Run, Al, Run
If Gore wins the Nobel Peace Prize, will he run for president?
I am occasionally asked why it is that so many Europeans display reflexive anti-Americanism, and I force myself to choose from a salad of possible answers. One of these is the resentment that I can remember feeling myself when I lived in England in the 1970s: the sheer brute fact that American voters who knew nothing about Europe (and cared less) could pick a president who had more clout than any of our elected prime ministers could exert. America could change our economic climate by means of the Federal Reserve, could use bases in Britain to forward its policies in Asia or the Middle East, and all the rest of it. Americans could also choose a complete crook like Richard Nixon, or a complete moron like Jimmy Carter, and we still had to watch our local politicians genuflect to the so-called Atlantic alliance.
Nowadays, this bothers me slightly less than it used to do. (George Bush at his worst is preferable to Gerhard Schröder or Jacques Chirac—politicians who put their own countries in pawn to Putin and the Chinese and the Saudis.) But I can still feel the old pang gnawing away. And I can still sense the European instinct for revenge or, to phrase it another way, for the chance to influence U.S. politics in return. One of the ways in which this influence can be exerted is the award of the Nobel Peace Prize. (And not just the peace prize, either; the so-called "prize" for literature has been awarded quite openly to figures who earned their reputations as enemies of the American imperium, just as the laurels bestowed on Jimmy Carter were accompanied by explicit remarks from Scandinavia to the effect that this might put a spoke in Bush's wheel.)
On Oct. 12, we shall hear again from Oslo, and I will be very surprised indeed if the peace prize is not awarded to Albert Gore Jr. (Don't ask what a campaign against global warming has done for "peace"; that would be like asking what Mother Teresa or Henry Kissinger had ever done to reduce global conflict. The impression is the main thing.)
So, and if I am right, the former vice president will then complete a year in which An Inconvenient Truth has been awarded an Oscar and he has authored a best seller. Roll it round your tongue again: an Oscar, a best seller, and a Nobel Prize in the space of 12 months or so. Not bad. And meanwhile, the field of Democratic candidates looks—how shall one put it?—a trifle etiolated. Sen. Clinton may have succeeded in getting people to call her "Hillary" and to have made them feel resigned to her front-runnership, but what kind of achievement is that? Sen. Obama cannot possibly believe, and doesn't even act as if he believes, that he can be elected president of the United States next year. John Edwards is a good man who is in politics for good reasons, but there is something about his populism that doesn't quite—what's the word?—translate.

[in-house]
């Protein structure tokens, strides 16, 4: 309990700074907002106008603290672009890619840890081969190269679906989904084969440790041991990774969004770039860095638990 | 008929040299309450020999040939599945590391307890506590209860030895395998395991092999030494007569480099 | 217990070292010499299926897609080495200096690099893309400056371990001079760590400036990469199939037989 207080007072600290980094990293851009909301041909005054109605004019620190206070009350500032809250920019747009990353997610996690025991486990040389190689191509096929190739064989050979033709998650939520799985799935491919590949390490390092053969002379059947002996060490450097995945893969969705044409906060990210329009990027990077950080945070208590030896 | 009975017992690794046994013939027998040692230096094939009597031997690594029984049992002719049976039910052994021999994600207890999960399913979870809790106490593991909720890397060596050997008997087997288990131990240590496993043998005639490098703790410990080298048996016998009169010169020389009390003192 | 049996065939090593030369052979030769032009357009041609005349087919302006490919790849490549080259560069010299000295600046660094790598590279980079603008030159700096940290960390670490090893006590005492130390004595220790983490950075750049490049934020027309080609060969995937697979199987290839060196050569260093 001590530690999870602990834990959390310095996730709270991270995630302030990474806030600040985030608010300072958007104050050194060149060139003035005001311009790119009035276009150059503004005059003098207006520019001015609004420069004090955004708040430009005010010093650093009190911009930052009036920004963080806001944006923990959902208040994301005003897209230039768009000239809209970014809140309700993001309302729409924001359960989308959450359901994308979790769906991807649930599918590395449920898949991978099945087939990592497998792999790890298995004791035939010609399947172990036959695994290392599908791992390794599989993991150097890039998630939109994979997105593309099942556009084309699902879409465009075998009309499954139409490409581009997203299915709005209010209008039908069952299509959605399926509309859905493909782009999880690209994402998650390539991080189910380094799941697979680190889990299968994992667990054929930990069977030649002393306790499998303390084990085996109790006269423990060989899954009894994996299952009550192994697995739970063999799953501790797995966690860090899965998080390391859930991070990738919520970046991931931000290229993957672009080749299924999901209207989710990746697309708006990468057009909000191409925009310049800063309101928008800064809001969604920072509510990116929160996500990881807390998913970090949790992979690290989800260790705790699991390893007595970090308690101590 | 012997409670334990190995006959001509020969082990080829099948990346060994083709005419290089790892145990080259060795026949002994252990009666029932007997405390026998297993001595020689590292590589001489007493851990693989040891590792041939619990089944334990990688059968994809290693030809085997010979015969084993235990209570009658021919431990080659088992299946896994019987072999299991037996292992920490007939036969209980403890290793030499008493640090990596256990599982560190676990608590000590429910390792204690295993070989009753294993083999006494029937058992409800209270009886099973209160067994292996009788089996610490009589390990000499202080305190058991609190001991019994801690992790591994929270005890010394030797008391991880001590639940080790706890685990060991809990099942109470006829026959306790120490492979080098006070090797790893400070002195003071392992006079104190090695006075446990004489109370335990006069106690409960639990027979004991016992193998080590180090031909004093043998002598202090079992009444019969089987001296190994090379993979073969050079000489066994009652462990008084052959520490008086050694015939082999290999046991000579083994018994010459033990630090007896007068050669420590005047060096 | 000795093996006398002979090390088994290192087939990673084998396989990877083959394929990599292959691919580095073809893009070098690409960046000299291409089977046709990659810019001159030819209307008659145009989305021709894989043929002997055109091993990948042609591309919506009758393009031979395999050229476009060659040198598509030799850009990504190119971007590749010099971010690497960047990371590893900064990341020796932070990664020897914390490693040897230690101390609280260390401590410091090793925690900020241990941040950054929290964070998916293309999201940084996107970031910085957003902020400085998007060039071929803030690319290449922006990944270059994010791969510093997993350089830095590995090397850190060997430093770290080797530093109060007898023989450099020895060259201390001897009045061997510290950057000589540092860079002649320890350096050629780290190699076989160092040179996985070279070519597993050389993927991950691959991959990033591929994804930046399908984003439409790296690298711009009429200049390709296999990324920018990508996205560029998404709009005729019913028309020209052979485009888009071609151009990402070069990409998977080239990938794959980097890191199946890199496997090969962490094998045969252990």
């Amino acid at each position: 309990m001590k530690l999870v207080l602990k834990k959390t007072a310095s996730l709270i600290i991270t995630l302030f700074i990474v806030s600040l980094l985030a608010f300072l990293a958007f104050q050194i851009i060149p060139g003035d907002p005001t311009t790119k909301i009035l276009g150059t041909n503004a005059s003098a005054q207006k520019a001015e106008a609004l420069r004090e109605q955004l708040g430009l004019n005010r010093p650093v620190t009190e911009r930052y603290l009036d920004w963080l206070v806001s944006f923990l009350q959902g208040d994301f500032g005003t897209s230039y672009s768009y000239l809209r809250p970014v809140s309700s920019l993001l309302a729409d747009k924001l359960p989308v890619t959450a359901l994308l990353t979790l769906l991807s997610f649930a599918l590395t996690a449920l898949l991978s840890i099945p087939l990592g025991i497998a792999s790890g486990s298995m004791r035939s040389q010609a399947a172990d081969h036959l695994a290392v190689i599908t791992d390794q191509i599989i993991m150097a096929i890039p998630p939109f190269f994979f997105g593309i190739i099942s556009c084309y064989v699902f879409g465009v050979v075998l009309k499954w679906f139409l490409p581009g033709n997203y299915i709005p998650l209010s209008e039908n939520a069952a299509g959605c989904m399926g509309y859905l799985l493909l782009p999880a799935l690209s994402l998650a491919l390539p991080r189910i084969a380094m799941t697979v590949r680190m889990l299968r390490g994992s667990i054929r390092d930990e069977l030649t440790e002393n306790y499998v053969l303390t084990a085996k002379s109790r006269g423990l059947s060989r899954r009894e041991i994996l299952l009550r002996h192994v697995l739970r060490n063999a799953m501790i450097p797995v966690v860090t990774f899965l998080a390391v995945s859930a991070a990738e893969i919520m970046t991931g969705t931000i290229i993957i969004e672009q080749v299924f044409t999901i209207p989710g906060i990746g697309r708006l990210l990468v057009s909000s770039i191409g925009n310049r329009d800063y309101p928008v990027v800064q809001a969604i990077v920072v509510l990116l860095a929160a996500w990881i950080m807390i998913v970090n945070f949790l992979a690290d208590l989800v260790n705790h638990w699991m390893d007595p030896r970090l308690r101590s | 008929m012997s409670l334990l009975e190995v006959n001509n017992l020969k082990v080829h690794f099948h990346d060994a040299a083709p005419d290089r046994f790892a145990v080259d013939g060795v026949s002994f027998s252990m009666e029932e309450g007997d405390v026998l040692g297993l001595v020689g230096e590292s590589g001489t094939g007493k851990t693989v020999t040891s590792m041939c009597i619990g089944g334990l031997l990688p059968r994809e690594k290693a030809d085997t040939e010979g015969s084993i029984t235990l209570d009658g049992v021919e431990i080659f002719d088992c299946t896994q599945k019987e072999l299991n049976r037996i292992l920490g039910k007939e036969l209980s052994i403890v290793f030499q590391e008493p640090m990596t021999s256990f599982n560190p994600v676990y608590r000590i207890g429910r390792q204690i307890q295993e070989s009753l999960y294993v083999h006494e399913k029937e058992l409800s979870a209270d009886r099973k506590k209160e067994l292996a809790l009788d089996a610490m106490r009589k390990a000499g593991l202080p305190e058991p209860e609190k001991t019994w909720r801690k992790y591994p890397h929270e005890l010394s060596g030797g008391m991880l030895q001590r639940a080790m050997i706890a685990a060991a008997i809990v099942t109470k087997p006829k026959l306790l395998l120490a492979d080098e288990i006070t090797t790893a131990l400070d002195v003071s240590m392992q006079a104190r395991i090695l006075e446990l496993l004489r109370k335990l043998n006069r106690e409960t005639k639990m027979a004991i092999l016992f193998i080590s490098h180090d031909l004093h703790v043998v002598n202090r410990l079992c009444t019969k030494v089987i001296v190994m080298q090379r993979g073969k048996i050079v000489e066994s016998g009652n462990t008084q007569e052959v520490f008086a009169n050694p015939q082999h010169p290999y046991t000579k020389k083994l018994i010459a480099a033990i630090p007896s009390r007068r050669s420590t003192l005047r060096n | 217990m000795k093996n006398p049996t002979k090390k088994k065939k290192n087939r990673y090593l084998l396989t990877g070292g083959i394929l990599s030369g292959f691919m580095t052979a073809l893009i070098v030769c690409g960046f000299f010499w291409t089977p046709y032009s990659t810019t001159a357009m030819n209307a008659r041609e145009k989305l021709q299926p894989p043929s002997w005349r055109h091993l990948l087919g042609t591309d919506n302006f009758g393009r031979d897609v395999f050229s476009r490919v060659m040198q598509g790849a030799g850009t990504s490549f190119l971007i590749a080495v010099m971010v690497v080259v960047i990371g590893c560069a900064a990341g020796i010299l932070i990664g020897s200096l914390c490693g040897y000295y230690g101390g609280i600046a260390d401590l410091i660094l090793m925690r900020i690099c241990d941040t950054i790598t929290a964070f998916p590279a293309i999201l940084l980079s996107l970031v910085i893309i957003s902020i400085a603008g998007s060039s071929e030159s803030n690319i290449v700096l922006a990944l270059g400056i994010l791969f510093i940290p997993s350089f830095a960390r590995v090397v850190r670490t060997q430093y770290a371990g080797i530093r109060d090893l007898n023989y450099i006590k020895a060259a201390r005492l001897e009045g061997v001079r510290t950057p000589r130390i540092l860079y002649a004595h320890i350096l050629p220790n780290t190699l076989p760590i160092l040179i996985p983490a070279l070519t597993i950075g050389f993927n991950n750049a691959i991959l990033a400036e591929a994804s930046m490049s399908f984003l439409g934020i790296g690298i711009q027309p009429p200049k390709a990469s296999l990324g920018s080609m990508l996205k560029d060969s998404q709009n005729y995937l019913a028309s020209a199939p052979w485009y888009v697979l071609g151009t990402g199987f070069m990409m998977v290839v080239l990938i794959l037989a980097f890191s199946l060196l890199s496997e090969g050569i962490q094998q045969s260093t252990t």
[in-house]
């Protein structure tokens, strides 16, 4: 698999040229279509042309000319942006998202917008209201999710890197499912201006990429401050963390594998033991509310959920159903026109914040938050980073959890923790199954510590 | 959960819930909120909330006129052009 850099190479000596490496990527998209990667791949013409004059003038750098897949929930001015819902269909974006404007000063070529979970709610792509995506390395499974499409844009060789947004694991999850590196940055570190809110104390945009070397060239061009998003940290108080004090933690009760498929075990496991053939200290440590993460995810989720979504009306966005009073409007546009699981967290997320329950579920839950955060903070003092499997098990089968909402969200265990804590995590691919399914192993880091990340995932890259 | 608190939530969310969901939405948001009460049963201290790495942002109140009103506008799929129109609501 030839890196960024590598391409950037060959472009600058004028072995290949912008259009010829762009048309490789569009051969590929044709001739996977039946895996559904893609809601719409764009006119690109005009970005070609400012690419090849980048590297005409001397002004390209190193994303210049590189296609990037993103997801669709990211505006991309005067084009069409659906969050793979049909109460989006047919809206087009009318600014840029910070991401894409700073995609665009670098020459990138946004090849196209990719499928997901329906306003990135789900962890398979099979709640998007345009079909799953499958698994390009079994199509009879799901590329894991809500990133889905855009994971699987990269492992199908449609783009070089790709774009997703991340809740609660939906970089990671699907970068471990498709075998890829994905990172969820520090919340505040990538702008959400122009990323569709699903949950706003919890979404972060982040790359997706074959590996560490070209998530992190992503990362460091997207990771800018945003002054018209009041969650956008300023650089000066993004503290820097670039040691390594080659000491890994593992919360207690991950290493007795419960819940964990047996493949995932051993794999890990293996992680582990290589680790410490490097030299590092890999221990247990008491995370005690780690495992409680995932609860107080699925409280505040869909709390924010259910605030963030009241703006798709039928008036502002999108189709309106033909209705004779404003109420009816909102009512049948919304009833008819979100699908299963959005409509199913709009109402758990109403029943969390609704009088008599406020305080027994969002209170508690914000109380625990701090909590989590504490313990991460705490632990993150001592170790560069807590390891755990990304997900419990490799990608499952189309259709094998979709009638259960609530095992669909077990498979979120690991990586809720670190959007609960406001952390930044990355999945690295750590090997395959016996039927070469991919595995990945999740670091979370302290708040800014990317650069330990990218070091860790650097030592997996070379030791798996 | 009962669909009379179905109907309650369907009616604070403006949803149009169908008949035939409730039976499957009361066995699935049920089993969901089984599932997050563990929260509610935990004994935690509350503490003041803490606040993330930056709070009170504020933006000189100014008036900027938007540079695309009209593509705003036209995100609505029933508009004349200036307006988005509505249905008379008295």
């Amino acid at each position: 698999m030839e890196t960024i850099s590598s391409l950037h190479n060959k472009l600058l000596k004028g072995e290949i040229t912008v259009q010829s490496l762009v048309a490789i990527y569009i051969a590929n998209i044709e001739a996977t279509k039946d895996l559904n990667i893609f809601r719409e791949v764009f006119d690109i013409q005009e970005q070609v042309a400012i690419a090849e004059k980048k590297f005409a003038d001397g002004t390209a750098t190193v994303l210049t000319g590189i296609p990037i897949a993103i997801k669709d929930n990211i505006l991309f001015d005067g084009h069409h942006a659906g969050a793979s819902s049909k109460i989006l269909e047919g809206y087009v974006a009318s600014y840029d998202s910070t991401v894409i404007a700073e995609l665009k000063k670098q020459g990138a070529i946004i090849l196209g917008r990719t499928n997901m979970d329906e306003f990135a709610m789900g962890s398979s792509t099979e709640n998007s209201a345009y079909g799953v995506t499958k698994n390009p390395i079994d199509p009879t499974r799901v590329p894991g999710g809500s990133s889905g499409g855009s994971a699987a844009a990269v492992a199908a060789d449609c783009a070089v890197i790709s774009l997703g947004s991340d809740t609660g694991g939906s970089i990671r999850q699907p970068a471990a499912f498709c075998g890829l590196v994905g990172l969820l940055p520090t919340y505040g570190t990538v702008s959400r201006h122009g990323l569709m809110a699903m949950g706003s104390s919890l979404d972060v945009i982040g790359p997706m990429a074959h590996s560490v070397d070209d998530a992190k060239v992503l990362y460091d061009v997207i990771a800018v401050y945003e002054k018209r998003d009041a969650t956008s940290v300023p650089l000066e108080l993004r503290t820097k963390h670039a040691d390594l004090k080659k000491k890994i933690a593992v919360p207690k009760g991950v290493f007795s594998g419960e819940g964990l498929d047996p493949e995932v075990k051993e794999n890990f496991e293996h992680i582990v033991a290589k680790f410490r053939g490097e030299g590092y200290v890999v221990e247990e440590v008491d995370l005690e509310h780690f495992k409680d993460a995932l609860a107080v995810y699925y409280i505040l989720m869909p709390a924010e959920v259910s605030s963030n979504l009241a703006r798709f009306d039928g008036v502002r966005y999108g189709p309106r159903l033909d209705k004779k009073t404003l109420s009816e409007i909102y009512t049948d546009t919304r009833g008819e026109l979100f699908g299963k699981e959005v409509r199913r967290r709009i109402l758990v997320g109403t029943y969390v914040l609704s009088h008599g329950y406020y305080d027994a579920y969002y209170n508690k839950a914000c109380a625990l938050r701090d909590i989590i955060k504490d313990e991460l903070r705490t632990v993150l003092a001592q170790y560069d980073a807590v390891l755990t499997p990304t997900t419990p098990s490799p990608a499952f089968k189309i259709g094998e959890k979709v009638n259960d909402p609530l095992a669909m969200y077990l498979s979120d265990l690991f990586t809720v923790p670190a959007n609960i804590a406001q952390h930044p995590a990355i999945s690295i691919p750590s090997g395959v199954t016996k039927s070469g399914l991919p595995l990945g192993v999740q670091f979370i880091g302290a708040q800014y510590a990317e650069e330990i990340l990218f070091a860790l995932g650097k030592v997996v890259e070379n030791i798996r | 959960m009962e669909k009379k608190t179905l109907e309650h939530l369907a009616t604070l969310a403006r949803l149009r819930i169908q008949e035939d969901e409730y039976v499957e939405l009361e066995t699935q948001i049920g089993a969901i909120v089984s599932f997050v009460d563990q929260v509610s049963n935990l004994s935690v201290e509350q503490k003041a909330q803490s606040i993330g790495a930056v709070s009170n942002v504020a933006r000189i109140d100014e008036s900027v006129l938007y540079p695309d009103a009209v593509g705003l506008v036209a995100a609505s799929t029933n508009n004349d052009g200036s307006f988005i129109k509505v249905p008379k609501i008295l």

Apart from the awards, not only could Gore claim that he had been a fairly effective senator and a reasonably competent vice president, he could also present himself in zeitgeist terms as the candidate who was on the right side of the two great overarching questions: the climate crisis and the war in Mesopotamia. Should I add that, whether or not he really won the Electoral College in 2000, he did manage to collect the majority of the popular vote? Several people, some of them well-informed, have been saying to me that Gore will wait until the Nobel committee's announcement before he makes up his mind. Should he make up his mind to run, he could alter the entire equation.
Should he make up his mind not to run, he would retrospectively abolish all the credit he has acquired so far. It would mean in effect that he never had the stuff to do the job and that those who worked and voted for him were wasting their time. Given his age and his stature, can he really want that to be the conclusion that history draws?
I am only guessing here, but I think that when Gore wakes up early and upset, he isn't whimpering about the time that the Supreme Court finally ruled against him in 2000. He is whimpering about the time in 1992 when he left the field open to Bill Clinton, a man he secretly despised. Can he really stand to watch yet another Clinton walk away with a nomination that could have been, or could still be, his? To move, then, from a consideration of elevated politics to a reflection upon the baser motives, we have to ask if Gore can possibly be content to be a "citizen" when he could still be a contender.
This consideration might be in his mind already. (It would be astonishing if it were not.) And of course it's been noticed that he coyly refuses to make a Sherman declaration about the possibility or otherwise of a run. That's ordinary—and annoying. What isn't ordinary is the possibility that a boring and cynical election process might be given a jolt and that the current brokers and managers of the Democratic Party might be given a jolt as well.
I remind you that Gore was once a stern advocate of the removal of Saddam Hussein, and that in office he might well not be the coward or apologist that the MoveOn.org crowd is still hoping to nominate. One has the very slight sense that he contains some unexpended political energy and has acquired some dearly bought political experience. At any rate, nothing could be worse than the present dreary political routine, and if it takes a Scandinavian kick-start to alter the odds, then for once one can hope that the heirs of Alfred Nobel will have a more explosive and catalytic effect than they had intended.
Christopher Hitchens (1949-2011) was a columnist for Vanity Fair and the author, most recently, of Arguably, a collection of essays.
Photograph of Al Gore by Kristian Dowling/Getty Images.